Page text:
• YEAR
    Luther, Mark Brandt
    Roetzel, Astrid
    2014 Conference Papers
    Thermal Comfort Lighting & Acoustics


Thermal comfort models, as we know them today, have been available since the early 1970’s and have been applied to assess the conditioning of our buildings. What we have is a comfort value of an interior environment at a particular location as a result of several measured parameters. What we don’t often consider is how the build-ing contributes to this resulting thermal environment and how occu-pants respond to its possible changes. The following research consid-ers the climatic and comfort findings from 15 fully air conditioned office buildings between Brisbane and Melbourne Australia during brief seasonal periods of measurement. Initially, each office building was considered as its own individual project; however the grouping of the results has led to some interesting observations:

Regardless of building type or whether there is a narrow controlled comfort band, there can be a significant variation in the clothing level of occupants.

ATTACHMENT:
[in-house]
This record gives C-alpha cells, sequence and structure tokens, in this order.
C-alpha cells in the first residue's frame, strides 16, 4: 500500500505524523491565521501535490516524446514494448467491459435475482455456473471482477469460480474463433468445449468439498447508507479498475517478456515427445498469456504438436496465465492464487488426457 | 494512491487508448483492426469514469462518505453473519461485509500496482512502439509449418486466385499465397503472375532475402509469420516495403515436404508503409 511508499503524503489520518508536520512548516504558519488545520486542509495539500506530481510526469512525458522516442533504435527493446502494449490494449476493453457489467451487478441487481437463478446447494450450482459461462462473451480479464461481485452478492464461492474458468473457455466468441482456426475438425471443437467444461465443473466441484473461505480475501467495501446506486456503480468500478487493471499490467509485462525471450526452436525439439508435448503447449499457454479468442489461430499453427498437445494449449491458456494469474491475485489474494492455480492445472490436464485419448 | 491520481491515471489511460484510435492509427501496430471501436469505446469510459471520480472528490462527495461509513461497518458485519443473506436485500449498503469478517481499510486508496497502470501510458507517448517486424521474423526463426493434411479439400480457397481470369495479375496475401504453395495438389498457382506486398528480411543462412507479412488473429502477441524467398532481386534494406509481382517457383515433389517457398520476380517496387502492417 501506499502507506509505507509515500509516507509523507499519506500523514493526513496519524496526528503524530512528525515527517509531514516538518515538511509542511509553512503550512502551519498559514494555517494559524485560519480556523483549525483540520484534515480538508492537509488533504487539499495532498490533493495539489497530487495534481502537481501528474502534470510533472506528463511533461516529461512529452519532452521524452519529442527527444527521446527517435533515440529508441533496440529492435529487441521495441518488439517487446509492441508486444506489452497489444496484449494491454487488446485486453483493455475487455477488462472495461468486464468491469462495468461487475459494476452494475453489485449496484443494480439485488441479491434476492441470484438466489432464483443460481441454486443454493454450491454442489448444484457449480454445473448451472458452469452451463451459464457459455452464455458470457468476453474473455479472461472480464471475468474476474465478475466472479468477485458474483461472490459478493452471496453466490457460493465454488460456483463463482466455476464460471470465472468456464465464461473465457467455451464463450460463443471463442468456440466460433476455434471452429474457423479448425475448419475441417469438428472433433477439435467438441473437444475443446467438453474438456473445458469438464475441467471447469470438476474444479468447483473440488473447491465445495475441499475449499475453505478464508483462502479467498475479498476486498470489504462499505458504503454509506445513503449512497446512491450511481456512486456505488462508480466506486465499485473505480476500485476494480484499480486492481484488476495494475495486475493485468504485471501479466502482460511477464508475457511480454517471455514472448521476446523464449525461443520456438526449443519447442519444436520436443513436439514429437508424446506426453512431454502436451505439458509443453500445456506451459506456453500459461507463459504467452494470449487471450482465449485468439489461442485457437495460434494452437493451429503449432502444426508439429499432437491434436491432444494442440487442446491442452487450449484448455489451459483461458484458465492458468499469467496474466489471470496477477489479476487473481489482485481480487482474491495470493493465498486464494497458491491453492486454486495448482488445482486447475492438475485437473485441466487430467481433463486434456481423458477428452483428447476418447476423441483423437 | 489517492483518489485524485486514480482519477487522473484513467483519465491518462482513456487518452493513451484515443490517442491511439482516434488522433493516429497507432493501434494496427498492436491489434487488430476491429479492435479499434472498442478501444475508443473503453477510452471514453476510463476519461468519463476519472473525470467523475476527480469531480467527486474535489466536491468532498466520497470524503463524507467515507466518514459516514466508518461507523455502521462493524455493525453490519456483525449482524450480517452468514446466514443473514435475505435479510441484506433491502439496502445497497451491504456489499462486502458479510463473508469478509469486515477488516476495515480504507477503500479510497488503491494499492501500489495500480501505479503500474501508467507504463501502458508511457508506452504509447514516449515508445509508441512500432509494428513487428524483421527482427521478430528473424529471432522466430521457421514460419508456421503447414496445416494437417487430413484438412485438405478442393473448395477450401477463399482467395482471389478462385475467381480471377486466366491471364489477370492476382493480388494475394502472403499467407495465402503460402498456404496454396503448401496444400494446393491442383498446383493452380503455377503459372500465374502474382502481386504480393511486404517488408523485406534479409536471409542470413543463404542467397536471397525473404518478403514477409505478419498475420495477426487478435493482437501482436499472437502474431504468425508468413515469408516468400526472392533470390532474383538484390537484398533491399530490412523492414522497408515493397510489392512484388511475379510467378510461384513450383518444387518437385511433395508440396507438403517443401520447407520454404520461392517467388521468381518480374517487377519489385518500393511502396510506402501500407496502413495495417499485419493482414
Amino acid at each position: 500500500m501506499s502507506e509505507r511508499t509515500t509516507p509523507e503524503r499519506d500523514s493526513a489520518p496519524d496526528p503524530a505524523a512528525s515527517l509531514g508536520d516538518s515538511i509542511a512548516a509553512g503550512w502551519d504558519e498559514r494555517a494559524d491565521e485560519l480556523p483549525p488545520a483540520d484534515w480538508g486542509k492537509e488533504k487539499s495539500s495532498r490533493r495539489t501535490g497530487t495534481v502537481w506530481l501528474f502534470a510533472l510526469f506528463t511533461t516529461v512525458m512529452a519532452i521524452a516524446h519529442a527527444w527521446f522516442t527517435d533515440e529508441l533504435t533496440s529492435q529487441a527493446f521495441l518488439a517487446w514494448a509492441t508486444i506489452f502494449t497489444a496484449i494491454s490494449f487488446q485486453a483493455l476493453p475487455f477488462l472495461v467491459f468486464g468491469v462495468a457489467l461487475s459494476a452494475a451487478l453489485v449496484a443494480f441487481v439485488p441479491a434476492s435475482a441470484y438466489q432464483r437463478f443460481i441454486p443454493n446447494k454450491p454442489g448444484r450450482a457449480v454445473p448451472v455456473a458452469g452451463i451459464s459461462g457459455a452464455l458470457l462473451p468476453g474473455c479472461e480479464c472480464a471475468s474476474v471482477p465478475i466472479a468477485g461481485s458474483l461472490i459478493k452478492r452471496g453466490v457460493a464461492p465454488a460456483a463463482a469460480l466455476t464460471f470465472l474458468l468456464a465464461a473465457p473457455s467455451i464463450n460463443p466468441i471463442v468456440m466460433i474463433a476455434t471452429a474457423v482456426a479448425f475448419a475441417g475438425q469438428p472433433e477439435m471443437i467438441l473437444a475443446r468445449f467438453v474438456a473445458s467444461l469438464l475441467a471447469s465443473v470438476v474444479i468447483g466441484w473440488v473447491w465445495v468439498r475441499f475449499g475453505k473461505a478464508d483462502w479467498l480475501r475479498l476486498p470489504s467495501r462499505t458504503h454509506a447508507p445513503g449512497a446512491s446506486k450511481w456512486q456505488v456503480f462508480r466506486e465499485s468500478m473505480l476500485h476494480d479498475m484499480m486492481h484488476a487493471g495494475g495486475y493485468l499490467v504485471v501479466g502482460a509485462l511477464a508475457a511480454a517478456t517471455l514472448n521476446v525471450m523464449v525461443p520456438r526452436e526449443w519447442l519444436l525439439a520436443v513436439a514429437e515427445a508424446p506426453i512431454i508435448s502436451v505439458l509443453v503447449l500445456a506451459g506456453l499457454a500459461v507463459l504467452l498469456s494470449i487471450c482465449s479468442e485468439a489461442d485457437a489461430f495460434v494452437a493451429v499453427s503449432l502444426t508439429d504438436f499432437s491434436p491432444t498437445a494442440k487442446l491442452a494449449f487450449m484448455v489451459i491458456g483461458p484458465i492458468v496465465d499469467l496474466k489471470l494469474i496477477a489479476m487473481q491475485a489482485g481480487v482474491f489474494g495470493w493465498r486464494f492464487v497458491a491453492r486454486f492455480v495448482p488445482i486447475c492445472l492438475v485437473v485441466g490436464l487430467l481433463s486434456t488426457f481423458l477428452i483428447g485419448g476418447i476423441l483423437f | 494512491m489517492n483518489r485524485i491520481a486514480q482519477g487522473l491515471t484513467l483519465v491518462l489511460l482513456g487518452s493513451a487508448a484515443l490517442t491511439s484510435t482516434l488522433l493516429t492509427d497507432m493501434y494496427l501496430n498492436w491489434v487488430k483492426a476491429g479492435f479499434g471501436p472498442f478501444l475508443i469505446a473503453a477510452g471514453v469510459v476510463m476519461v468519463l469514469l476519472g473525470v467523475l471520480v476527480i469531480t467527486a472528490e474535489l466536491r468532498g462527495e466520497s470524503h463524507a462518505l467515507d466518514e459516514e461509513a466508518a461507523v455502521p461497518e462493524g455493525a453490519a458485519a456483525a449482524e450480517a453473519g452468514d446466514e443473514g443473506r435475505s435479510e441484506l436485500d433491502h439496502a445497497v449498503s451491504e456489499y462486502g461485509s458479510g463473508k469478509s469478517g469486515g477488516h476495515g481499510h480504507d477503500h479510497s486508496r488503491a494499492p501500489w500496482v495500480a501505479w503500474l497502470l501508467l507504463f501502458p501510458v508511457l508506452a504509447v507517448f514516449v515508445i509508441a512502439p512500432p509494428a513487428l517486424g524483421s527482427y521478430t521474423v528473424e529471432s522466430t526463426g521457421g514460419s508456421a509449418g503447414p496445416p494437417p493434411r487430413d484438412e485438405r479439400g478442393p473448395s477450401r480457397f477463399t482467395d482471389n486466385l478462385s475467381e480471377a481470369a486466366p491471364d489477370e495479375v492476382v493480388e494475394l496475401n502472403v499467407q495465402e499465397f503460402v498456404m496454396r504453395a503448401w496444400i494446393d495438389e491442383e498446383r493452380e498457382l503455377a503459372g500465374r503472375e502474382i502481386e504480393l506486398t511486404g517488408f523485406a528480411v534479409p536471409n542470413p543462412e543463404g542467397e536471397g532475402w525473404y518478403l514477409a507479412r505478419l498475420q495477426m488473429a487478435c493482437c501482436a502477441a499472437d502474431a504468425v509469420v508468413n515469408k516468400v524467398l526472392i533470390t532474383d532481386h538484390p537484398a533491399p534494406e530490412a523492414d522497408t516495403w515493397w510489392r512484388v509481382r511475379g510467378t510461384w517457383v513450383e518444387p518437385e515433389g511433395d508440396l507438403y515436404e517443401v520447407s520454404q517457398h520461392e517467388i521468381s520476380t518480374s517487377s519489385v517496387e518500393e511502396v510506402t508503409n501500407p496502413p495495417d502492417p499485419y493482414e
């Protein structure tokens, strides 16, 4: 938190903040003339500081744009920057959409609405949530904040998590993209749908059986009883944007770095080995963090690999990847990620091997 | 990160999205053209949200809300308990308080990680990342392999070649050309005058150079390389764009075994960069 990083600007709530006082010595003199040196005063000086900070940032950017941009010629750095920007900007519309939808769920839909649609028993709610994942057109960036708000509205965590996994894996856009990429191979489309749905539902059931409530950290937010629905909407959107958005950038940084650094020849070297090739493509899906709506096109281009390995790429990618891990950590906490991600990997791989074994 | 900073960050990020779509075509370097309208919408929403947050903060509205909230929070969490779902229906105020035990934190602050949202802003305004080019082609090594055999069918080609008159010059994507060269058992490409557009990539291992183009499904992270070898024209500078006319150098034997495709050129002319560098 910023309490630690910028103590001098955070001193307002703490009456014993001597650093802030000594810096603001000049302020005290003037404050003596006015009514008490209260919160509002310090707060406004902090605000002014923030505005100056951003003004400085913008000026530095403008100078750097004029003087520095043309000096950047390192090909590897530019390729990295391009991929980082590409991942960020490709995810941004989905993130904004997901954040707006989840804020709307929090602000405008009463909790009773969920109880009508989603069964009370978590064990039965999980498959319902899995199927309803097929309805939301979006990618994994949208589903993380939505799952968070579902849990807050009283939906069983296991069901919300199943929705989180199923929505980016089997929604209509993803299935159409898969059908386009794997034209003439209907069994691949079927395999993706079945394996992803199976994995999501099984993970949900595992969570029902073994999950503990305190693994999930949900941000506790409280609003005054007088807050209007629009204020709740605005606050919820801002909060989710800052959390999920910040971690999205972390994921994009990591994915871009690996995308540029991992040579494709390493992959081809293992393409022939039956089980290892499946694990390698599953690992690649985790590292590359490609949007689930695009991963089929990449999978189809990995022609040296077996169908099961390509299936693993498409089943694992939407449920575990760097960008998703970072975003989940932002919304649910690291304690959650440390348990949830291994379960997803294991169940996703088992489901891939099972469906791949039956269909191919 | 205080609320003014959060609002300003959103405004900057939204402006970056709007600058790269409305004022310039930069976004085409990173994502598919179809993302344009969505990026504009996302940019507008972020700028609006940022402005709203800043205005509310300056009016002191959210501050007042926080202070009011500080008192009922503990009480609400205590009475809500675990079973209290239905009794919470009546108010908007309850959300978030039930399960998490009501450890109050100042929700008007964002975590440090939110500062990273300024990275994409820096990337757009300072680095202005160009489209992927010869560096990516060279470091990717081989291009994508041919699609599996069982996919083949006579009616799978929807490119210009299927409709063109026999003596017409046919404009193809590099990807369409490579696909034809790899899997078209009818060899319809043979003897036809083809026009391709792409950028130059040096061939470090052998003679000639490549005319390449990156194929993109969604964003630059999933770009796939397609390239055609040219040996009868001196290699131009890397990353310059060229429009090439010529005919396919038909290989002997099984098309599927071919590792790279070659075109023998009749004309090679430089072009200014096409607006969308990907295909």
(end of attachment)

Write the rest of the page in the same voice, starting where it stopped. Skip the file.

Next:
There is a greater exterior to interior air temperature correlation than might be expected among fully air-conditioned buildings.
The diurnal ranges of interior temperatures (over 24 hours) may be far greater than anticipated.

It is realised that fully conditioned buildings are far more variable than perhaps realised and that occupant comfort may relate more to user interaction (CLO value), building construction type (weight) and envelope air tightness. As a result, this investigation raises perhaps more questions than answers as to how we assess thermal comfort in buildings.


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